Walter and Eleanor Litwin have a new, French chateau-like house in the Rock Creek Hills section of Kensington that is attracting housing voyeurs.

Built on one of the last undeveloped lots in that area, it may be the only house around here sporting a 6-by-6-foot sailing ship over the front door.

"It sort of sets our house apart, wouldn't you agree?" said Litwin of the wire and metal sculpture.

After living nearby in Rock Creek Hills for 27 years, the Litwins, who have seven daughters, decided to build a house as an investment for the future.

"Actually, it's our estate," said Litwin, who is commercial development staff head for the National Association of Home Builders. "If I can work out my plan, I'll sell the house and lease it back for awhile and have the best of all worlds, financially."

Litwin is a wiry chap with a degree in architecture. Formerly in merchandising display with the Hecht Co. here, he has created a house with virtually the same surface inside and out. The exterior masonite panels are reproduced in thinner section for the walls throughout the interior.

"They give us - or the next owner - the flexibility to redecorate as desired by painting, paper-hanging or having murals on the interior walls. Meanwhile, the surfaces are easily cleaned," Litwin said.

The Kensington house has 4,000 square feet on the first and basement levels and an attic waiting to be converted into a studio apartment.There is a skylight in the roof.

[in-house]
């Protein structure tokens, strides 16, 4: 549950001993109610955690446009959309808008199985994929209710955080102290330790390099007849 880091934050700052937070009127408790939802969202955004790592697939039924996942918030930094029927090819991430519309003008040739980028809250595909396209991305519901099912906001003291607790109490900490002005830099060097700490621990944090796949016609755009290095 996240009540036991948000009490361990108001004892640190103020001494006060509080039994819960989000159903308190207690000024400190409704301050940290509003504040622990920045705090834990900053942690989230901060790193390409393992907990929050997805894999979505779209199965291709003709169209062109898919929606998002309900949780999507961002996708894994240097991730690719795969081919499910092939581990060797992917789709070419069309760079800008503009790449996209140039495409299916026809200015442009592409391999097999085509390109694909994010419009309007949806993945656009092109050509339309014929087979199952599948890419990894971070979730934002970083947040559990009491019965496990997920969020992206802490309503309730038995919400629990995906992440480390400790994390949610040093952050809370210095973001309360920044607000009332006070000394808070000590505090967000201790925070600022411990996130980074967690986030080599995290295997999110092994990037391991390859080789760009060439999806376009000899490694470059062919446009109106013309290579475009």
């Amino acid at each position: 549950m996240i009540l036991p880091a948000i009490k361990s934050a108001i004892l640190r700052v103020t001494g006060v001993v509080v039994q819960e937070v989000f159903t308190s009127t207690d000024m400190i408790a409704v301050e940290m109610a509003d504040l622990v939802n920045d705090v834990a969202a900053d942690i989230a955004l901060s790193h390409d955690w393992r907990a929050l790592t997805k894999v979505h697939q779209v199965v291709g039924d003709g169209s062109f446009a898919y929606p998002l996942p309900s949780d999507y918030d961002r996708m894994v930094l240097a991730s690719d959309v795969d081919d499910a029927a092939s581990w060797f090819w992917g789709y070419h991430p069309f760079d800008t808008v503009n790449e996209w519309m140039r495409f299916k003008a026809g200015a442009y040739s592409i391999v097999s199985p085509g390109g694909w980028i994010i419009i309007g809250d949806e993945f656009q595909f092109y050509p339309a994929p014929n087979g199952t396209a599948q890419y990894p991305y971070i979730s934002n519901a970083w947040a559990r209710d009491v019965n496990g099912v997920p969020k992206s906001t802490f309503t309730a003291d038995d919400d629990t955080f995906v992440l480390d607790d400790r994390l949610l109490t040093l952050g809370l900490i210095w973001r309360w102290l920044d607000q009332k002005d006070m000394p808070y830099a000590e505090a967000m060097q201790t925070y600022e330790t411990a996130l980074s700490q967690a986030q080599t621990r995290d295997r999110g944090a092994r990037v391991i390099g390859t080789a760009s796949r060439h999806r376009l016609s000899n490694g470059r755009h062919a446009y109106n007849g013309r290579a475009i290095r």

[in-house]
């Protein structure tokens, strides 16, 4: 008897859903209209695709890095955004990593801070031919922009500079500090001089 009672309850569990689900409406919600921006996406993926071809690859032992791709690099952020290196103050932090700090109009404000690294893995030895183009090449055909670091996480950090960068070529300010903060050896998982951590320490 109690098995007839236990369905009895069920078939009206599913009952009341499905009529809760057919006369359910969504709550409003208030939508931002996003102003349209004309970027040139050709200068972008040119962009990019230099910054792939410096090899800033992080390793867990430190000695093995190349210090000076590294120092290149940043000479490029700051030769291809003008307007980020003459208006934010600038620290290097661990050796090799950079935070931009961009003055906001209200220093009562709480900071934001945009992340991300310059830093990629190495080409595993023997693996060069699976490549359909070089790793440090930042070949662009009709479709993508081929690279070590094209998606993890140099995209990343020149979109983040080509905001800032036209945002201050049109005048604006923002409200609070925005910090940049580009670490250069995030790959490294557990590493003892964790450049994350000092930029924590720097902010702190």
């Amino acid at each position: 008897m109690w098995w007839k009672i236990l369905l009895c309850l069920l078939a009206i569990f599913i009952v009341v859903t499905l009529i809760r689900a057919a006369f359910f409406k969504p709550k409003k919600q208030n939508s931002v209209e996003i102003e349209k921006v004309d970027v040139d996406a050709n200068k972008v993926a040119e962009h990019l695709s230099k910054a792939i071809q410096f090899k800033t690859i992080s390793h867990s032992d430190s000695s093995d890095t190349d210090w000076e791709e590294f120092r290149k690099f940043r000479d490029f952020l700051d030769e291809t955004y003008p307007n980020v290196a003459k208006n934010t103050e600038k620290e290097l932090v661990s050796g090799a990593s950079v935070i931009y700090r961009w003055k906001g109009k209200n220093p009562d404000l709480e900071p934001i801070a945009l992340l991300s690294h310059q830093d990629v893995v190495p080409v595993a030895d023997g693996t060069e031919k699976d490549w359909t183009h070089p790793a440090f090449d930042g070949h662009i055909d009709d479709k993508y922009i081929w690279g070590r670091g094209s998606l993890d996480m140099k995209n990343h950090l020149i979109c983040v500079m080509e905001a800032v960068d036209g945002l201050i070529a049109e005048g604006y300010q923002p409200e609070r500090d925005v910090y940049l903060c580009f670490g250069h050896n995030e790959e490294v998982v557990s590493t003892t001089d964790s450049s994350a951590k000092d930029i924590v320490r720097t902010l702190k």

But what about that ship over the threshold?

"I had it in my garage for 15 years. It was the gift of a fine artist, Edward Meshekoff, of New York City. We had a business relationship years ago and he gave the ship to me. Somehow it just seemed right to put it out front instead of burying it inside the house. We like it and a lot of people come driving by to take a look."

Litwin, who acted at his own general contractor, said that he built the house for about $30 a square foot, three-forths of what most comparable housing costs today.

The Litwins paid $35,000 for the half-acre lot, which has space for a circular driveway in front and a backyard stretching into parkland trees.

All the rear windows face south, which means a saving in heating - the house uses an electric heat pump - and air conditioning. The sun gets through the trees in winter but not in summer.

The house has four bedrooms and three and a half baths. The Litwin's bedroom, which has a cathedral ceiling, is in the wing to the right of the entrance. The other bedrooms and a utility room are on the lower level. Two planter glass windows with vents flank the entrance.

The center chimney serves a fireplace on the main level. "Our fireplace in the den is equipped with an air circulating device that brings in outside air to be heated and then sends it out into the room," Litwin said.

"It's really a simple house, a 32-by-32-foot box with two wings," he said. "A lot of Masonite interior and exterior board trimmed with rough-sawn cedar - plus a lot of insulation and an open stairway made from railroad ties. That was a challenge for the carpenters just because it was different."